The principle we're discussing
Your mindset is your attitude—how your brain thinks and operates. Author Carol Dweck explores two mindsets: a growth mindset, and a fixed mindset.
We’ll start by defining what a “growth mindset” looks like. People with a growth mindset believe their basic qualities can be developed through hard work and help from others.
They operate from a love of learning and are better equipped to cope with setbacks, develop effective strategies, and act in their best interest. They also recognize that, in order to learn effectively, they’ll need objective information about their current abilities.
Why this principle is important and matters to you
Whether you’re at work or at home, knowing your mindset makes a difference: It helps you understand why (and how) you make decisions and learn. It might even help you understand why (and how) your colleagues make decisions.
Having a growth mindset means you can honor your current talents and abilities while also learning new things and creating new strategies.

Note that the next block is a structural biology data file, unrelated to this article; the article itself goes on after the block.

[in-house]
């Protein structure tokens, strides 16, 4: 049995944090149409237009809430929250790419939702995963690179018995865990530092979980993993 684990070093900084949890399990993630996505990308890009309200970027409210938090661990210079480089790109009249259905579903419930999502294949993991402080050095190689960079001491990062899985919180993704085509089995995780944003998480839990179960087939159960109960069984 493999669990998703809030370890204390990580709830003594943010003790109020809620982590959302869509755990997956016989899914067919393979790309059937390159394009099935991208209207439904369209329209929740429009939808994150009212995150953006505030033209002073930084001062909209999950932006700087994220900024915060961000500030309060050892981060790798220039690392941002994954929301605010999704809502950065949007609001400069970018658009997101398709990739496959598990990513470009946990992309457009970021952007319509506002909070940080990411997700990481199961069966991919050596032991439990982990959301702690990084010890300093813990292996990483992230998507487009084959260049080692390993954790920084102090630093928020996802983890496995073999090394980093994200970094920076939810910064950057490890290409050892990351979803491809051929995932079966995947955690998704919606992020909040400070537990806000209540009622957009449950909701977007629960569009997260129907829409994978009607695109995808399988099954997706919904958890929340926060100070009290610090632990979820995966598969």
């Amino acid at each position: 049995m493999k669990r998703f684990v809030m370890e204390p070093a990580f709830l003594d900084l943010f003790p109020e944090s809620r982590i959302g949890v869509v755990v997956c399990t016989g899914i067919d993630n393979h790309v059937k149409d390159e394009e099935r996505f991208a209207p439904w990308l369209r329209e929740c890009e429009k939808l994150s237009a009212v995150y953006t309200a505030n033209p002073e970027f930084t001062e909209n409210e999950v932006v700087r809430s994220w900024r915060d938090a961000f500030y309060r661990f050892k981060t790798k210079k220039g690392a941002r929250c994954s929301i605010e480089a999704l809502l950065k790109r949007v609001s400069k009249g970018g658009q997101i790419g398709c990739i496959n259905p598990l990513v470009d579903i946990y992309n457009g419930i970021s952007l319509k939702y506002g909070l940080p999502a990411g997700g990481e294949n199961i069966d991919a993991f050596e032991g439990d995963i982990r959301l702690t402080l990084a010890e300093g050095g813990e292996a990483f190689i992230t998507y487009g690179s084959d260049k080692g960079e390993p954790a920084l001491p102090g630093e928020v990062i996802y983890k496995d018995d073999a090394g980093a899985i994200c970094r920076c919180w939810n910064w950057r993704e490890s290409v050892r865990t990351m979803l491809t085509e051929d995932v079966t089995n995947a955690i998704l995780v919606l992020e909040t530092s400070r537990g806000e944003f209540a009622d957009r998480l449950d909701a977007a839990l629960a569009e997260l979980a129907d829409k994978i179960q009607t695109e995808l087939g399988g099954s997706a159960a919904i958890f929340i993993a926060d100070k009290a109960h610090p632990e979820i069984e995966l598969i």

Say you’re stuck on a project or working on something new. A growth mindset will help you push yourself to get it done, while a fixed mindset will do the opposite. (More on that later!)
This provides practical ways to apply learnings from this Spark
Your mindset directly impacts how you work and whether or not you’re able to get things done, regardless of your experience level.
Consider a difficult task you’ve recently faced. How did you approach it? With optimism, or with dread? Spend some time thinking about how you handle difficulties—and how you might be able to embody more of a growth mindset.
Here are three ways to start now and work to develop a growth mindset:
An opportunity to reflect on yourself and/or your team and how you can apply these insights